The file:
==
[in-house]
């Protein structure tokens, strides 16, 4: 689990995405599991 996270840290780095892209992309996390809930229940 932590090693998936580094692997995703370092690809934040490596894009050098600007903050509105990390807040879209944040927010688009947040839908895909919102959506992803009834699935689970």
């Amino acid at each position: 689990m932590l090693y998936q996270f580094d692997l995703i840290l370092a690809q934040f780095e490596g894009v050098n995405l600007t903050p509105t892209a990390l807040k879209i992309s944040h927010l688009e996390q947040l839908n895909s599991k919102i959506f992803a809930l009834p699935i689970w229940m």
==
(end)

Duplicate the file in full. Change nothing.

[in-house]
């Protein structure tokens, strides 16, 4: 689990995405599991 996270840290780095892209992309996390809930229940 932590090693998936580094692997995703370092690809934040490596894009050098600007903050509105990390807040879209944040927010688009947040839908895909919102959506992803009834699935689970």
């Amino acid at each position: 689990m932590l090693y998936q996270f580094d692997l995703i840290l370092a690809q934040f780095e490596g894009v050098n995405l600007t903050p509105t892209a990390l807040k879209i992309s944040h927010l688009e996390q947040l839908n895909s599991k919102i959506f992803a809930l009834p699935i689970w229940m």